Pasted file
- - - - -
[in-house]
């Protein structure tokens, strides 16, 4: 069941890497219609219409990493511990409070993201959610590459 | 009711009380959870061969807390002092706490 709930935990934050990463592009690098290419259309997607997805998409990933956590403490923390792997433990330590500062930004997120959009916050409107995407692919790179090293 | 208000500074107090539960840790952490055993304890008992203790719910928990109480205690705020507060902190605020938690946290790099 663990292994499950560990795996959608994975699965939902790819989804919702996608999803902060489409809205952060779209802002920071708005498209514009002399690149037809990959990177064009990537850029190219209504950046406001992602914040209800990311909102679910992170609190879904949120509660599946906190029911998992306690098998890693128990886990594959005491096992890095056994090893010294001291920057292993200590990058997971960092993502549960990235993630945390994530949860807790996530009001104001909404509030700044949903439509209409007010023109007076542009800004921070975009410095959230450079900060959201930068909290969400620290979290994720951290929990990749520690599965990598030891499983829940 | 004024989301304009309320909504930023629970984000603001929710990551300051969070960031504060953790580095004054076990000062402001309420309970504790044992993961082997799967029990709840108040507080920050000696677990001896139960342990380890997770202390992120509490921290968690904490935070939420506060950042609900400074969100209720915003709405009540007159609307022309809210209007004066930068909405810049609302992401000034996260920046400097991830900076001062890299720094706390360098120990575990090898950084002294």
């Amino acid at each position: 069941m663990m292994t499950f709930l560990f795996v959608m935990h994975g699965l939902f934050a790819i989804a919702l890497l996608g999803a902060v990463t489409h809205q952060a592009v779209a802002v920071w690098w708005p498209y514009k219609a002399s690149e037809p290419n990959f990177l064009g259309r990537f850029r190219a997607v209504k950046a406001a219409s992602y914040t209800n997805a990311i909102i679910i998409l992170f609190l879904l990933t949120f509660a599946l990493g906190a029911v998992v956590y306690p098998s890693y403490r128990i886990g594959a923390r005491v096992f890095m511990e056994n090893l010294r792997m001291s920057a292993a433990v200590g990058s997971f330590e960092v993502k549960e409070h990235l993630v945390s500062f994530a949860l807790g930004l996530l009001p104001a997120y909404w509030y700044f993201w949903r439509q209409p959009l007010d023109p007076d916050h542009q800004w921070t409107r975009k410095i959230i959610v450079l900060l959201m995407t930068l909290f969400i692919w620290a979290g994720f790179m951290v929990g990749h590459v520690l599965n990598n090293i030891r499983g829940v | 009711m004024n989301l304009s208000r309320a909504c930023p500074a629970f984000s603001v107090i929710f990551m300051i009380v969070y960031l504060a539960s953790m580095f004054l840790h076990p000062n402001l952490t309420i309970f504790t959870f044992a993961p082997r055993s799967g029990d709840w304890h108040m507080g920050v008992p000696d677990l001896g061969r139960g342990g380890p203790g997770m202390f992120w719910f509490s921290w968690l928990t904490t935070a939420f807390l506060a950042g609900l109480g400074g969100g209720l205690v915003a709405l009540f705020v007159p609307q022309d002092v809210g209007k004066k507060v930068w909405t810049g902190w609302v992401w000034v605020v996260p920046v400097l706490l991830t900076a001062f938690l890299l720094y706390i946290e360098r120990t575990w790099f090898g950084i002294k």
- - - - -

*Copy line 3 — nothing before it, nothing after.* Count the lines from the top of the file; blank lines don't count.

């Amino acid at each position: 069941m663990m292994t499950f709930l560990f795996v959608m935990h994975g699965l939902f934050a790819i989804a919702l890497l996608g999803a902060v990463t489409h809205q952060a592009v779209a802002v920071w690098w708005p498209y514009k219609a002399s690149e037809p290419n990959f990177l064009g259309r990537f850029r190219a997607v209504k950046a406001a219409s992602y914040t209800n997805a990311i909102i679910i998409l992170f609190l879904l990933t949120f509660a599946l990493g906190a029911v998992v956590y306690p098998s890693y403490r128990i886990g594959a923390r005491v096992f890095m511990e056994n090893l010294r792997m001291s920057a292993a433990v200590g990058s997971f330590e960092v993502k549960e409070h990235l993630v945390s500062f994530a949860l807790g930004l996530l009001p104001a997120y909404w509030y700044f993201w949903r439509q209409p959009l007010d023109p007076d916050h542009q800004w921070t409107r975009k410095i959230i959610v450079l900060l959201m995407t930068l909290f969400i692919w620290a979290g994720f790179m951290v929990g990749h590459v520690l599965n990598n090293i030891r499983g829940v | 009711m004024n989301l304009s208000r309320a909504c930023p500074a629970f984000s603001v107090i929710f990551m300051i009380v969070y960031l504060a539960s953790m580095f004054l840790h076990p000062n402001l952490t309420i309970f504790t959870f044992a993961p082997r055993s799967g029990d709840w304890h108040m507080g920050v008992p000696d677990l001896g061969r139960g342990g380890p203790g997770m202390f992120w719910f509490s921290w968690l928990t904490t935070a939420f807390l506060a950042g609900l109480g400074g969100g209720l205690v915003a709405l009540f705020v007159p609307q022309d002092v809210g209007k004066k507060v930068w909405t810049g902190w609302v992401w000034v605020v996260p920046v400097l706490l991830t900076a001062f938690l890299l720094y706390i946290e360098r120990t575990w790099f090898g950084i002294k």